• na
      Posted June 19, 2020 at 11:00 pm | Permalink

      we are ruled by the MSM

  25. ChrisS
    Posted June 18, 2020 at 7:10 am | Permalink

    As I said in my unpublished contribution yesterday, we are the one country in Europe that can take full advantage of tidal power and should be developing this technology.

    We should also be planning a whole new chain of Nuclear stations on a single design to achieve economies of scale, either alone, or with the French who have to replace at least 40 of their aging stations in the next 30 years. Enormous savings could be made by combining both the design and production of components for up to 75 stations.

    Nuclear and Tidal are the only green methods of generating power that are 100% reliable.

    It would be foolish indeed to build more solar and wind farms because just when we need it most, in the winter, they produce the least output.

    • Stred
      Posted June 18, 2020 at 3:55 pm | Permalink

      Tidal is 100% reliable and 100% variable. The maximum tidal energy was worked out by the late Prof MacKay and it was a small % of the total. Also, the idea of the different sites supplying at different times to smooth the output doesn’t work because the tide times are similar.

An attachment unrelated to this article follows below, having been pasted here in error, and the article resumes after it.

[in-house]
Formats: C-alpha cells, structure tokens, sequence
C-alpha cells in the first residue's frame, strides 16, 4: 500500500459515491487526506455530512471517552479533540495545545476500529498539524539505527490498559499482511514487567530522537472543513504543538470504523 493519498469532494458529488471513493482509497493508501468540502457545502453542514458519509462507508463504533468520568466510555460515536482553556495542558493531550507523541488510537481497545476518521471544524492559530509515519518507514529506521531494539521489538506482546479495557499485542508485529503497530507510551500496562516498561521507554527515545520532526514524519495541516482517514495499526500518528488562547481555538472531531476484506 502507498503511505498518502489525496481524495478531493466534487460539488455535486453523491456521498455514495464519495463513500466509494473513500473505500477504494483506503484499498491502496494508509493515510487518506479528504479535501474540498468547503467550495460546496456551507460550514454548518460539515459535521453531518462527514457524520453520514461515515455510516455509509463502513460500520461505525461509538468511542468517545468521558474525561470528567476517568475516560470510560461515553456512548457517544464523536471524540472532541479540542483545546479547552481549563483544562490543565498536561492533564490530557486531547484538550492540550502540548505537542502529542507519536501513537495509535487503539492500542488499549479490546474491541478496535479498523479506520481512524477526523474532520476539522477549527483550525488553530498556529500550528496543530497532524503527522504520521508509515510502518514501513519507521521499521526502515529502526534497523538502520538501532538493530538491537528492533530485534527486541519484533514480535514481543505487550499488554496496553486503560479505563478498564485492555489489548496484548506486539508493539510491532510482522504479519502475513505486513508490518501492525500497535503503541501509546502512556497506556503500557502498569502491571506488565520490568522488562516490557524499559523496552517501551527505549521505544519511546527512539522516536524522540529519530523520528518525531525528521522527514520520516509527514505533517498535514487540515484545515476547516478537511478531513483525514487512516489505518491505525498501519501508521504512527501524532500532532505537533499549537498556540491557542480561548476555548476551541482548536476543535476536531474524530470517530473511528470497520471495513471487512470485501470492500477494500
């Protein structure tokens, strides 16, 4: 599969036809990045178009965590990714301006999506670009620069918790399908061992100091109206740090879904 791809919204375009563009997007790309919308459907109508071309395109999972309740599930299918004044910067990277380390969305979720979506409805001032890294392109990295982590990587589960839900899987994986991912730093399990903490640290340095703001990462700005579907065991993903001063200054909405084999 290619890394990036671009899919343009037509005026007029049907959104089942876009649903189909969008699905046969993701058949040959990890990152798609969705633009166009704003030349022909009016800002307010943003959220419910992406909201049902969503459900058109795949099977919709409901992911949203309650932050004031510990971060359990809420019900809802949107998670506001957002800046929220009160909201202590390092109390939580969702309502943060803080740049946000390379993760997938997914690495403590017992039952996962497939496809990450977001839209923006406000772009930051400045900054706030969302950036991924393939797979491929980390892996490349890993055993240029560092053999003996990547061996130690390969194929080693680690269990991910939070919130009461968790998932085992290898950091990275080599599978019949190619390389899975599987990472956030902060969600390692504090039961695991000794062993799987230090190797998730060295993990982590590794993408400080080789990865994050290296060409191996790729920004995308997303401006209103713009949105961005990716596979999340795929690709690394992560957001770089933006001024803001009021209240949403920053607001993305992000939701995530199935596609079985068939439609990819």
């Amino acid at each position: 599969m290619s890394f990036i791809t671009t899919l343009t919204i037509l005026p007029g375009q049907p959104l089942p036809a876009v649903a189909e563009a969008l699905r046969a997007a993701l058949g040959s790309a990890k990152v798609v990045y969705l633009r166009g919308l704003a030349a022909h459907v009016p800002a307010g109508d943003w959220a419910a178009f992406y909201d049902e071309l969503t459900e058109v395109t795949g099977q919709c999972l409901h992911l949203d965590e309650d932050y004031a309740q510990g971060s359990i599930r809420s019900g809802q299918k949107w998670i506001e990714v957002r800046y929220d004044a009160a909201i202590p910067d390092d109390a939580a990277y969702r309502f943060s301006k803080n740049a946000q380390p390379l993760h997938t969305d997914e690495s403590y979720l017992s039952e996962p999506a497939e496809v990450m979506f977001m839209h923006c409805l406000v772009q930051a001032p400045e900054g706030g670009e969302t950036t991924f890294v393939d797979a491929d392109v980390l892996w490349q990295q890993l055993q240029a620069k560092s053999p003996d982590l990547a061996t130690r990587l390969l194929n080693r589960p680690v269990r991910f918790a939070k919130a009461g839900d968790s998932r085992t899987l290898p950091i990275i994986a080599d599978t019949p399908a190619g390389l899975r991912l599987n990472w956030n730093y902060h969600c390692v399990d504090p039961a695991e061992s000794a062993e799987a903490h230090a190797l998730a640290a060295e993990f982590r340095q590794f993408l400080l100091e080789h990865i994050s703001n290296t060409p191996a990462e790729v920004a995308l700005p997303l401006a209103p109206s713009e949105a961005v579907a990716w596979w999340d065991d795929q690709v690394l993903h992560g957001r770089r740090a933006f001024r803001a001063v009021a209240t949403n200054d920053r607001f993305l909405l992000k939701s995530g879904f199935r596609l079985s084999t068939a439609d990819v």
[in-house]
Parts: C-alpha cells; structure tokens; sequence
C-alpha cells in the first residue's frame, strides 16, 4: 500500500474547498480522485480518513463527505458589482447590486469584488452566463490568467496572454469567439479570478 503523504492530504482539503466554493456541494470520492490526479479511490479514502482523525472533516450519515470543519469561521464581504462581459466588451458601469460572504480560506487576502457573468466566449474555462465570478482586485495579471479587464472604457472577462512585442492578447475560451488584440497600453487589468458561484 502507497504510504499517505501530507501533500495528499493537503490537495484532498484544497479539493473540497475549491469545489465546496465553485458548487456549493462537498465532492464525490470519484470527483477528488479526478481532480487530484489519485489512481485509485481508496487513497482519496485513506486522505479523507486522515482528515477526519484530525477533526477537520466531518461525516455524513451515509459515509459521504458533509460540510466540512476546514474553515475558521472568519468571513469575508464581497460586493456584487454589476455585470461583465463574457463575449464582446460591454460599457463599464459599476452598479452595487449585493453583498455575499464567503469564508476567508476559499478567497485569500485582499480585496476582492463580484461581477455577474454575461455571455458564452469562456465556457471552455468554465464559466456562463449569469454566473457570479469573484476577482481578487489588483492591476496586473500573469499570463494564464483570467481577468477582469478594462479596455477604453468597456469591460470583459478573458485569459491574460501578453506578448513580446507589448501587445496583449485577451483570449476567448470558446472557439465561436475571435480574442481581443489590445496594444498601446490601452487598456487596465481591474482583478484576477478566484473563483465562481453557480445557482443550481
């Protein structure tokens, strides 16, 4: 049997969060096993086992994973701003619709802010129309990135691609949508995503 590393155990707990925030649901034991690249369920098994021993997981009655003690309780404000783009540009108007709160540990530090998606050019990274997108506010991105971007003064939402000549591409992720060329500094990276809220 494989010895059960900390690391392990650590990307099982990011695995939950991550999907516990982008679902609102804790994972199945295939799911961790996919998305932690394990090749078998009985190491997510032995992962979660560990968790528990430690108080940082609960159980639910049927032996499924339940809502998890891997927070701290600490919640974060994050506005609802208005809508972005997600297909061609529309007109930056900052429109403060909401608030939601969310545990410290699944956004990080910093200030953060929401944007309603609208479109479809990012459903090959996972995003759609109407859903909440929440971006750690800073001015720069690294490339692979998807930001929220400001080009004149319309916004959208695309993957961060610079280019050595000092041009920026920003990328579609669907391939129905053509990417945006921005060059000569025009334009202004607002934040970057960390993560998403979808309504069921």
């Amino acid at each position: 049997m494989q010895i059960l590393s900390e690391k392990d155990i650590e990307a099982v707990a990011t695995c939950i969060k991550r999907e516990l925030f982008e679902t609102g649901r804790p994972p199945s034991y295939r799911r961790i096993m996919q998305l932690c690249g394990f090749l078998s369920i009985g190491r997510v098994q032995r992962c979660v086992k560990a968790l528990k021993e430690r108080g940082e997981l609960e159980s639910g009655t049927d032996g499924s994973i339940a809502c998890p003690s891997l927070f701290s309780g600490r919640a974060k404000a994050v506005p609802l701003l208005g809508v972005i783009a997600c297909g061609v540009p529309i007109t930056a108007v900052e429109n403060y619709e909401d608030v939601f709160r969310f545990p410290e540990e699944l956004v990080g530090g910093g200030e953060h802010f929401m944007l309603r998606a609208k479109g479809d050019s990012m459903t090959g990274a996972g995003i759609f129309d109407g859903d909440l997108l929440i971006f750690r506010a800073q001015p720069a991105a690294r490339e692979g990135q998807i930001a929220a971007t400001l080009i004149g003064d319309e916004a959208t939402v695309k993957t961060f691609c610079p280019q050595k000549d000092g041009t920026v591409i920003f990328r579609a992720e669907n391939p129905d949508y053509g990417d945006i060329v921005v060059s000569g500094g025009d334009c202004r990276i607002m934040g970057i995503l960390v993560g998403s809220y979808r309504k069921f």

• na
        Posted June 19, 2020 at 10:58 pm | Permalink

        I agree Tidal is the future.

    • Ian Wragg
      Posted June 18, 2020 at 4:02 pm | Permalink

      Rubbish. Tidal power is neither reliable nor cheap. It provides power not necessarily when you need it and at slack water it produces nothing.
      The turbines are subject to massive erosion and dredging is required continuously.
      Cardiff bay wanted over£100 per megawatt indexed linked for 30years.
      Not a good deal.

    • Mike Wilson
      Posted June 18, 2020 at 7:24 pm | Permalink

      It would be foolish indeed to build more solar and wind farms because just when we need it most, in the winter, they produce the least output.

      Well, actually, wind produces more power in the winter. And the sun constantly delivers in an hour the amount of energy used by the whole world in a year. We must be pretty thick if, even allowing for the oceans taking up a lot of space and some land areas not getting much light, we can’t harness that to get clean, cheap energy forever.